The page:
IT Outsourcing: This approach is a slight variation to the on-site application
support approach. In this approach, the entire infrastructure is also given
or sold to the outsourcer. Some work may be moved to other locations where the
outsourcer can provide the same level of service, but utilizes shared resources
or on-demand services. One of the key elements to this approach is service
level agreements (SLAs), which are negotiated and included in the contract
agreement. The outsourcer is responsible for supporting all of the applications,
and for keeping the computer hardware and network operational and up-to-date
per the contract SLAs. The main advantage of this approach versus the on-site
application support model is that the outsourcer is now 100 percent responsible
for all of the buyer's IT. The outsourcer is counting on the fact that it will
be able to achieve the SLAs at a lower total cost by taking advantage of their
vast knowledge of IT and extensive technology infrastructure.
on-site models provide resources locally, another option is to provide these
resources from remote locations. This model is fast becoming the most popular
approach to application software outsourcing. The specific project model and
the supplemental model can both be setup as on-site or off-site models. In the
off-site model, the buyer engages with an outsourcer who has a development center
in India, China, the Philippines or some other low cost location. Much or all
of the programming, testing, quality assurance, documentation, and other tasks
are performed in the off-site location. There are several advantages to the
off-site model. First and foremost is cost. Typical companies can expect to
reduce their development costs by 30 to 40 percent by taking their development
offshore. Also, many of the offshore outsourcers have developed very robust
and repeatable processes, and are often certified at the highest levels by various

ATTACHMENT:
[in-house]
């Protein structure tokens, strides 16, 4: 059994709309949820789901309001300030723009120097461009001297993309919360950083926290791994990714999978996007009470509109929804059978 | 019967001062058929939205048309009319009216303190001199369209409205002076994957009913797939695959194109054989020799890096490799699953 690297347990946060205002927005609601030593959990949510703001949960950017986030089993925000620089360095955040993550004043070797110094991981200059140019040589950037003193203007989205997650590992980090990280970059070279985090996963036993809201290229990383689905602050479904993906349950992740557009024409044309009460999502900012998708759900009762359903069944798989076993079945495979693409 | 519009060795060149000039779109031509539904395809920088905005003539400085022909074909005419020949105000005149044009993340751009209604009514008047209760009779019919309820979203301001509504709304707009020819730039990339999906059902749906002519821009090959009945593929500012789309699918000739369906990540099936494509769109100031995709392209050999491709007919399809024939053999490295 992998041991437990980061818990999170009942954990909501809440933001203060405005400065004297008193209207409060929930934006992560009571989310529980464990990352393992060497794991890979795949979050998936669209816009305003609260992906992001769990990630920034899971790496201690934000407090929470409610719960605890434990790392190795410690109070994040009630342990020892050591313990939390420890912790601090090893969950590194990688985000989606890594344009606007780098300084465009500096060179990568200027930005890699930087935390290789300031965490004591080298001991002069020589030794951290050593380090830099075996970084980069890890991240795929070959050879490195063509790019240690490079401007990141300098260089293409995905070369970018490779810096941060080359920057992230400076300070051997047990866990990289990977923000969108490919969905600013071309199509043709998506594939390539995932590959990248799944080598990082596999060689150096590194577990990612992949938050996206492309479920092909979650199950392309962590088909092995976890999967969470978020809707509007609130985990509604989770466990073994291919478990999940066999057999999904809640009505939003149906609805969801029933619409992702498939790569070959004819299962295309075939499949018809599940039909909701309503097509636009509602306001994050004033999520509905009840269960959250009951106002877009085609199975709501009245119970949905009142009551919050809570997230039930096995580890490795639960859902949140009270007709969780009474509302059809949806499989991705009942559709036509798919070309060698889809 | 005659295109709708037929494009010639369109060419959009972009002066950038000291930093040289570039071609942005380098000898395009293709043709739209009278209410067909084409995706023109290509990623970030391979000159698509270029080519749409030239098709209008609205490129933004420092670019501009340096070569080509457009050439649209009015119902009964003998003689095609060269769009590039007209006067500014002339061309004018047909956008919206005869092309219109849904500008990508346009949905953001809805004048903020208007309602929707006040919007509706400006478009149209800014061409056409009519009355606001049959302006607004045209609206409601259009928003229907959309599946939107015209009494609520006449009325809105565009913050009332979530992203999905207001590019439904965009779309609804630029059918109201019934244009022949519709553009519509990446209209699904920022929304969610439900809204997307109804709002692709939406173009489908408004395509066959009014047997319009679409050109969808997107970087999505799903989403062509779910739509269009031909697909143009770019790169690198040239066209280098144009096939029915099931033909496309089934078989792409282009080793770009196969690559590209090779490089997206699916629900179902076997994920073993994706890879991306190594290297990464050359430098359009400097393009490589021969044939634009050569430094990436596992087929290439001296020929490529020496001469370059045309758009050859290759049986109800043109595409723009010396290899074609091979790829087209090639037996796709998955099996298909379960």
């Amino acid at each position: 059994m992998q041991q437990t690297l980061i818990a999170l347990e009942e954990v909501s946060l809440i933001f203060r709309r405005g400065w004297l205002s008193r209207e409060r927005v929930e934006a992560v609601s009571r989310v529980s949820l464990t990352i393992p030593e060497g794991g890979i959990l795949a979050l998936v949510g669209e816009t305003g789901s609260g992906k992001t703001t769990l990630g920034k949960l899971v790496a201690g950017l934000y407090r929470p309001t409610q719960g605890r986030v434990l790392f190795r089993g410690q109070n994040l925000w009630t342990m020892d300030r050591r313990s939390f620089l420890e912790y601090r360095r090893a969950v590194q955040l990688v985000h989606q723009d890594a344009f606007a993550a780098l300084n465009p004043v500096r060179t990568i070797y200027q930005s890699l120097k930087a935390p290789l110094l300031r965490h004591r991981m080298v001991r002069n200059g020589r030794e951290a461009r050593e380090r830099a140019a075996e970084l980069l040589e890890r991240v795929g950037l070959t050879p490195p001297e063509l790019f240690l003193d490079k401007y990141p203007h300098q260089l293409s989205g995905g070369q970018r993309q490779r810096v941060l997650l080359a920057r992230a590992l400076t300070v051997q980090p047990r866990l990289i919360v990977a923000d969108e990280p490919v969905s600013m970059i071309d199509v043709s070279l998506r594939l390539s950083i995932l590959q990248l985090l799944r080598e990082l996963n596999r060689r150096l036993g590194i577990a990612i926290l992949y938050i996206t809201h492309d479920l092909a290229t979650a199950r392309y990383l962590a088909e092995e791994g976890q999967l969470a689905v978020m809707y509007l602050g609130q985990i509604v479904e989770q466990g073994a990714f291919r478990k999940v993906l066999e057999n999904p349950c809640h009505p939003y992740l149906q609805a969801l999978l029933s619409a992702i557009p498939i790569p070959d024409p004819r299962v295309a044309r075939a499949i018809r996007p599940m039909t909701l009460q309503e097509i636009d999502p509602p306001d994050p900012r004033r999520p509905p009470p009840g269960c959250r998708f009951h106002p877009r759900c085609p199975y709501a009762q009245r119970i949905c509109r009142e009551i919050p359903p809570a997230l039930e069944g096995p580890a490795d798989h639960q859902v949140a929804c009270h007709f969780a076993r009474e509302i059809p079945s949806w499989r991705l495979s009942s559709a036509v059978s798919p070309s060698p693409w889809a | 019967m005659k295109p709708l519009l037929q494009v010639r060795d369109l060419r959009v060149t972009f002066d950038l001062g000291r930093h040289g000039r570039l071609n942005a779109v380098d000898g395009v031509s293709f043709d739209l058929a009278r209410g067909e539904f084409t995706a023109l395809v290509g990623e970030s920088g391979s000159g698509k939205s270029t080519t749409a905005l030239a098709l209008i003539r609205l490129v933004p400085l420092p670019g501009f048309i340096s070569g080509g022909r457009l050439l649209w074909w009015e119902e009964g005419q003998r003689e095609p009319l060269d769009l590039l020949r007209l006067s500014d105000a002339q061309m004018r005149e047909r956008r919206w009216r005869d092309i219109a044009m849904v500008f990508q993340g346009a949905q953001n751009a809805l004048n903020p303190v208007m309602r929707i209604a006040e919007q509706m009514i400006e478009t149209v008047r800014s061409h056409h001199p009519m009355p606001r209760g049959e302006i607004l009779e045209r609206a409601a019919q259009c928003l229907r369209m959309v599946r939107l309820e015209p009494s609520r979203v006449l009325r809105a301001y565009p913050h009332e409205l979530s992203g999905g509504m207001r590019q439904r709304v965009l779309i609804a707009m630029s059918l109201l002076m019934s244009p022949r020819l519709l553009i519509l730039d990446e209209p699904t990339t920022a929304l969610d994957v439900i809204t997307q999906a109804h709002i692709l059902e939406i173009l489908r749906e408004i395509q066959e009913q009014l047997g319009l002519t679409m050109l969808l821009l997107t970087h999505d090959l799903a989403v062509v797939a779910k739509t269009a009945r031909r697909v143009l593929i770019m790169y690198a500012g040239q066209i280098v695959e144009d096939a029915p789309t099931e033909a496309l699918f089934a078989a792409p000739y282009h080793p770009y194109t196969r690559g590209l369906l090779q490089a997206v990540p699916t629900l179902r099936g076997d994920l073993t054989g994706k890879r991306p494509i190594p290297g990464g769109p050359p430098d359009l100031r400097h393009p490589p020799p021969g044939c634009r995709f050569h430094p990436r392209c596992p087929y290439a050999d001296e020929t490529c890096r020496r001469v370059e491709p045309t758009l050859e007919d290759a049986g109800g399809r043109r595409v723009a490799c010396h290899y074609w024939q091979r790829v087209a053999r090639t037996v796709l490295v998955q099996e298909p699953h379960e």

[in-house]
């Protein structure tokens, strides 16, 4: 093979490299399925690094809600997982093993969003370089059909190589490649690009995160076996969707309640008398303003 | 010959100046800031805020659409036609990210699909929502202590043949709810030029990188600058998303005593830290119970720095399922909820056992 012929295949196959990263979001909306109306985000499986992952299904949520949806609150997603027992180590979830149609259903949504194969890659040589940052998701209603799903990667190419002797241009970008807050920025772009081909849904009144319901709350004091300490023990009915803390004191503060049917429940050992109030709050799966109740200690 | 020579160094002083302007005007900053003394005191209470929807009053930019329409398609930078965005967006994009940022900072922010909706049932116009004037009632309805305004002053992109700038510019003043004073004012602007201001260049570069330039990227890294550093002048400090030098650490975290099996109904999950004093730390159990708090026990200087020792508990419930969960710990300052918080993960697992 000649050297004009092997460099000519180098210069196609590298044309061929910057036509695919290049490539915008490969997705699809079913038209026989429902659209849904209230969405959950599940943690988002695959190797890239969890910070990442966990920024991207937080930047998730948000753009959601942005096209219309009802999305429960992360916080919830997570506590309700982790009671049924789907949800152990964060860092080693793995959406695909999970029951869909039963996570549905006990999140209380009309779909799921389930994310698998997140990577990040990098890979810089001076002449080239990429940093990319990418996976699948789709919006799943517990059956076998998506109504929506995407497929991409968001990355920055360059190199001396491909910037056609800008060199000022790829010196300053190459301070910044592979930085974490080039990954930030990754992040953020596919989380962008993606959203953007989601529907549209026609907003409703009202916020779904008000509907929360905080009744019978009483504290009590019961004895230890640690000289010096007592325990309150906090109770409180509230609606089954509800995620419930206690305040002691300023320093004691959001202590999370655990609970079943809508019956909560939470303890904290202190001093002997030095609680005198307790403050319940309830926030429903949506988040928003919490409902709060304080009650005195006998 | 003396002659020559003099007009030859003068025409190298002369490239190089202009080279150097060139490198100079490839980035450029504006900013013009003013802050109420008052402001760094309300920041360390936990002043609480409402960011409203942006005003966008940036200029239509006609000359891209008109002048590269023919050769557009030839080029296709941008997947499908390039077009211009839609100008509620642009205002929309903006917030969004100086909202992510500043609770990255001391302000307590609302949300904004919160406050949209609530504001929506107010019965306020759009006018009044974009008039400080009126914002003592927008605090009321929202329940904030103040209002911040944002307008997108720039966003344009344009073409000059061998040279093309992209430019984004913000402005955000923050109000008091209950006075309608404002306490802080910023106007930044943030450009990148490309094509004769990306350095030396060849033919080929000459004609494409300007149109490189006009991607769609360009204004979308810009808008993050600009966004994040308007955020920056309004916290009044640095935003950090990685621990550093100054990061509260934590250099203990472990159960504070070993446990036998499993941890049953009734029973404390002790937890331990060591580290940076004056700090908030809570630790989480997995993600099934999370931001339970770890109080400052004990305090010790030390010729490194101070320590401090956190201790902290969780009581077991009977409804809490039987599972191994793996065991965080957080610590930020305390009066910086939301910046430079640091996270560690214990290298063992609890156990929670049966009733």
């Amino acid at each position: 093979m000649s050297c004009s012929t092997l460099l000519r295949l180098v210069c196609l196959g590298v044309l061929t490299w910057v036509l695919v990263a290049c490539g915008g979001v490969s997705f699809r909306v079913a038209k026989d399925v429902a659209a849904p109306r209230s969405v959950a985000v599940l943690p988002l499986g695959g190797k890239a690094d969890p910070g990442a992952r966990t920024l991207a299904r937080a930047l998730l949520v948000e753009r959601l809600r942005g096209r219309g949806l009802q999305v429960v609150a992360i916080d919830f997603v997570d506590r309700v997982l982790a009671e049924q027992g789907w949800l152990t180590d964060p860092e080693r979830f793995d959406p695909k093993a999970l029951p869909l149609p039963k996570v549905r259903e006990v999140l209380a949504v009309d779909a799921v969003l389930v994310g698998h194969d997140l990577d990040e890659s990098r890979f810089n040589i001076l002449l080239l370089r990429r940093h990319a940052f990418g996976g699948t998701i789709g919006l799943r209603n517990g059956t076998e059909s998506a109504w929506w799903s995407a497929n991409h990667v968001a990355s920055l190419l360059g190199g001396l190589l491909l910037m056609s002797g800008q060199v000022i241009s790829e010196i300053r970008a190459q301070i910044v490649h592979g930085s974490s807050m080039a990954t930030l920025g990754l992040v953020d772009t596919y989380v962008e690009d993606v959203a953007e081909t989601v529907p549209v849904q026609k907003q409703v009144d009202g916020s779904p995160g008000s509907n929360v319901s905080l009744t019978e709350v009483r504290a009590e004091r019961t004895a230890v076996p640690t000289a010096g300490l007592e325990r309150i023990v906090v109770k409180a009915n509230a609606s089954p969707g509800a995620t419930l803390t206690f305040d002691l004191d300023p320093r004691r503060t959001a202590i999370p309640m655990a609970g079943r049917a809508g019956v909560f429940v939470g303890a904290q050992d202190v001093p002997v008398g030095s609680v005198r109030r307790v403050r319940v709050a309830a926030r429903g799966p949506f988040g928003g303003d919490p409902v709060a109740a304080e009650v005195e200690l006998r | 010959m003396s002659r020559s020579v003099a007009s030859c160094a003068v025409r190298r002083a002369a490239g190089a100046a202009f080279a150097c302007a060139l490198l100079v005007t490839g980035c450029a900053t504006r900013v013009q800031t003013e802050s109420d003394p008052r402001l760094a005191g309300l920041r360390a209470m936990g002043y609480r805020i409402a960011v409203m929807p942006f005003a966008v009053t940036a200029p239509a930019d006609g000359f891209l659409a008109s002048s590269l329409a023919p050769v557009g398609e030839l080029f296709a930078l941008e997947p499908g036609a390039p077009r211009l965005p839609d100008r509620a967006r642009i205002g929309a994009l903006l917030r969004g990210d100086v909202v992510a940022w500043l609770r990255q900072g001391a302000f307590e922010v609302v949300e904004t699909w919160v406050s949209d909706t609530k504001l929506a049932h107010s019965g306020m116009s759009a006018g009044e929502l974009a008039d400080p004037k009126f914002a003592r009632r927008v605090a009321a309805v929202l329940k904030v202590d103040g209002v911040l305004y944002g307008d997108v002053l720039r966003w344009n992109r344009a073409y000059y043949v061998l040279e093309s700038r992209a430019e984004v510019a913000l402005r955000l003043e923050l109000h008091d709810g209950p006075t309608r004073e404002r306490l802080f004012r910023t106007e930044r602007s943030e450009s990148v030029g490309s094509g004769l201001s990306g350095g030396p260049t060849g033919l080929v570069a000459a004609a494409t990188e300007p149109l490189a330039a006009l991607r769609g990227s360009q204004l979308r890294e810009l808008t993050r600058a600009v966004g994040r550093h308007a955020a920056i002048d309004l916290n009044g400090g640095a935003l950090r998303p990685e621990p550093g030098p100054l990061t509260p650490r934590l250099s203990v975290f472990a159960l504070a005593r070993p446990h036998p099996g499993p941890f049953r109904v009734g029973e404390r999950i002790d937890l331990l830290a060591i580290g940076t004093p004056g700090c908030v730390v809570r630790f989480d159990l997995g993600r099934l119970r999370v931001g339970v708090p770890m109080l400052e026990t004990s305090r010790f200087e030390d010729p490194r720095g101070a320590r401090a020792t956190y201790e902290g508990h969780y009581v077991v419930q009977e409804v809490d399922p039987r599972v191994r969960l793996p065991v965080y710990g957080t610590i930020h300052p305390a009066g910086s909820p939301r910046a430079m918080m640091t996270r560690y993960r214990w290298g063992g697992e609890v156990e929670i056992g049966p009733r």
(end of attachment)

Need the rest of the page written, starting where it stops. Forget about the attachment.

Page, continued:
certifying organizations such as the Carnegie Melon Software Engineering Institute
(Capability Maturity Model - CMM) and International Organization
for Standardization (ISO). The disadvantages have to do with language and
communication, time zone differential, and physical distance, among other challenges.
These disadvantages can lead to unmet expectations, inadequate solutions, and
extra stress for the managers who have to work directly with the offshore organization
on a daily basis.
Once a company has decided to outsource some or all of its IT spending, it must also select the most appropriate outsourcing model for its business. Different outsourcing models should be evaluated and compared based on their ability to meet the strategic needs of the business today and into the future. Each model has advantages and disadvantages, and should be weighed carefully against the other alternatives. This will help determine which model to implement, as well as determine which kind of provider to select. The advantages of outsourcing are attainable, but proper planning and strategy are critical to attaining this value.
Maynard has over twenty years of technology, industry, management consulting,
and application software experience. He is an experienced executive with leadership
experience in the software industry, Big 4 Consulting, and Fortune 1000 industrial
companies where he gained extensive experience in outsourcing, IT services,
enterprise software solutions, and performance metrics.
A.B. has recently led projects to select offshore outsourcing providers, negotiate outsourcing contracts, implement outsourcing relationships, establish and run program management offices, define and implement metrics, and drive continuous improvement projects. He has also developed marketing programs and go-to-market strategies for consulting and outsourcing providers. He serves as the outsourcing specialist for Technology Evaluation Centers, and is president of Agilocity Consulting, a firm dedicated to helping companies improve their performance and profitability through the intelligent use of strategy, technology, outsourcing, and offshoring.
A.B. has a Master of Business Administration from Villanova University, a
Bachelor of Industrial Engineering from Georgia Tech, and is CPIM certified by APICS.